My Daily Thoughts


My Take On Value Based Pricing

Businesses create real value if they drive the fulfillment for other people. The true definition of leadership.
Kamil Toume

My take on value-based pricing.

From the client’s perspective, the following formula does an excellent job of defining the value of a product or service.

Value = Perceived Benefit –  Perceived Sacrifice

The value to the client is what the client perceives is the total of all the benefits of the product or service minus what the client feels they need to give up or lose by buying the product or service.  The perceived benefit is the easier part to understand where a client is coming from.  It is the perceived sacrifice that is the more difficult part as this becomes very subjective.  There is a wide range of perceived sacrifices.  The client could feel they could be judged for spending a certain amount of money.  They could feel that they would have to admit prior mistakes if this is replacing a prior product they paid for.  They could feel that they shouldn’t be buying something that is not local.  They could feel like they don’t deserve the product.  This list goes on and on and on.

The best we can do is to help educate them so they understand what all the benefits are, and what are different perspectives they could have to overcome their perceived sacrifices.

This all describes the value to the person receiving the product or service.  In the equation, there is no mention of who made the product, who is marketing the product, or what anyone else thinks about the value of the product.  It is what the client feels the product is worth

When we are trying to figure out value-based pricing, understanding what the client values the product as is a good starting point.

The problem comes when we the people delivering the value need to determine who has contributed what percentage of the value.  Many times, the client is also contributing to part of the value.

There are two types of contribution to the value, multiplier value and intrinsic value.

If a company has an inventory of a product, that inventory is going to have intrinsic value whether it is sold or not.  This value is loosely related to the cost to create the product, including labor and prior research and development.

A marketer has a multiplier value based on realizing the intrinsic value plus a profit amount.  If a product can be produced for $100 and a marketer helps create the process that results in that product being sold for $100 then they have a multiplier of 2.  In the real world, it is not that simple.  It is not one entity that just creates a product or service and another entity selling the product or service.  There are many other people, processes, and resources involved.  It could even be that the product is so good it just sells itself.  Each person in the process needs to decide what percentage they are contributing to the overall process.  Even the business owner, by creating the business, is contributing to the sale and so deserves a piece of the profits.  Determining the breakdown of the percentages is a difficult process.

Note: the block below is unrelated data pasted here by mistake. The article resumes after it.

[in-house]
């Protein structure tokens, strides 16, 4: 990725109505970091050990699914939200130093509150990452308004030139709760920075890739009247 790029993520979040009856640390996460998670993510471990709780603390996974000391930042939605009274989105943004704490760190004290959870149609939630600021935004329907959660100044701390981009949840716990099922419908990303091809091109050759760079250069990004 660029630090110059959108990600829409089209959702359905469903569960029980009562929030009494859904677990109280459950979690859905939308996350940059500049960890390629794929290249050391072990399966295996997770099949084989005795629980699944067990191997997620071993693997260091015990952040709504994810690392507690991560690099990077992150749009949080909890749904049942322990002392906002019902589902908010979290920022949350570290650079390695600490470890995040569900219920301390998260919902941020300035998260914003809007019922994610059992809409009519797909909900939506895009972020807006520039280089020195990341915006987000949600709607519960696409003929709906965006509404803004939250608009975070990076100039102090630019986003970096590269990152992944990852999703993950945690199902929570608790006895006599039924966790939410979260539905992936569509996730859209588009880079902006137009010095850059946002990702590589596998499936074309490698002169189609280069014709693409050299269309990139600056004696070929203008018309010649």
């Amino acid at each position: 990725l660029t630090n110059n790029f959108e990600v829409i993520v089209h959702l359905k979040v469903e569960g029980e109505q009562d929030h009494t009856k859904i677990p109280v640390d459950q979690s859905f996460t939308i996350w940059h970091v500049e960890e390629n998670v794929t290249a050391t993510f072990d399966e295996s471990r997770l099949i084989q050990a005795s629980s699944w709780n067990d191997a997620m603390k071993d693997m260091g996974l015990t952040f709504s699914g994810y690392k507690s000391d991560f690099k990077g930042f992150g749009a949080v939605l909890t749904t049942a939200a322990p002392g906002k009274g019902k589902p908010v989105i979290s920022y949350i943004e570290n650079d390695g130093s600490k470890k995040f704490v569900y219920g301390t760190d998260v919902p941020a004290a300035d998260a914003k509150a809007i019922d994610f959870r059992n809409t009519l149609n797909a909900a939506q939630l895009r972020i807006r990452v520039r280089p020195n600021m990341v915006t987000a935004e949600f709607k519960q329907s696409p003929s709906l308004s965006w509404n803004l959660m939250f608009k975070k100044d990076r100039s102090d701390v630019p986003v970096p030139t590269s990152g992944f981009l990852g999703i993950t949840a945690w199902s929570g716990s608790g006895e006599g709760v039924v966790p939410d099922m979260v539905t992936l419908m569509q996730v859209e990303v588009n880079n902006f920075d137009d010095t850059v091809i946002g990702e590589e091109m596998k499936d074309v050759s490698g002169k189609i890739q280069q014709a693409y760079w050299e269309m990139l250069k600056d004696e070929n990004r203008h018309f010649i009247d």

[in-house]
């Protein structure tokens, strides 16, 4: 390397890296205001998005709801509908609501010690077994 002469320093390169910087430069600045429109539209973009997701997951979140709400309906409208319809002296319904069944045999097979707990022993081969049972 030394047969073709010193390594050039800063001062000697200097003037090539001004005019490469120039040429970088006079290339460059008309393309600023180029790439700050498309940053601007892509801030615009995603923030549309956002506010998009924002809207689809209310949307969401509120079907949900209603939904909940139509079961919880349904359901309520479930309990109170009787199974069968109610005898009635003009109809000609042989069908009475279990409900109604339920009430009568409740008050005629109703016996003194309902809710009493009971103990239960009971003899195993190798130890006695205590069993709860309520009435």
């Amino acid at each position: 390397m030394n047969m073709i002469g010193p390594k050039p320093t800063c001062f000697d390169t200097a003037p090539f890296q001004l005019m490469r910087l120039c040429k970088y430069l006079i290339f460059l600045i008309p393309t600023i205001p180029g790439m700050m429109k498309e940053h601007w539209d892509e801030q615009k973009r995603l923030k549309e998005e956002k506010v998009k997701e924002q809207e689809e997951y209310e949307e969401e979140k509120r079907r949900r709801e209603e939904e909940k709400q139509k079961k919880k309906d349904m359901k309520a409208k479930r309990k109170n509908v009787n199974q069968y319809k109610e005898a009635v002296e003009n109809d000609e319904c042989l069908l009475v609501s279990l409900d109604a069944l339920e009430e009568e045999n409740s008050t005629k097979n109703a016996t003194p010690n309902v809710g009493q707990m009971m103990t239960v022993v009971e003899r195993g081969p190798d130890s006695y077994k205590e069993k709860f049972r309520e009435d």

That brings us to the last part – the value base pricing.  This is simply a choice a business makes for what they are going to sell the product for.  They have some influence on the client’s perceived benefit – perceived sacrifice, but after whatever education they can provide it is what it is.  As an example, if you have a service that increases a client’s profit by 5% and you want to sell it for $5000 then the 10% increase the client gets in profit needs to be higher than $5000 to make be of value to the client.  If the client is making $100,000 or less the value isn’t there.  If the client is making a million, then there is a huge amount of value.  Again, the value depends on the client.

If the business decides on setting the price high, then there will be fewer clients that deem the product has that value so there will be fewer sales, but more profit per sale.  If the business decides on setting the price low, there will be more sales but less profit.

So, pick the type of client you want to work with, get an idea of the amount of value they will get out of your product or service, and set prices accordingly.

Live the Adventure


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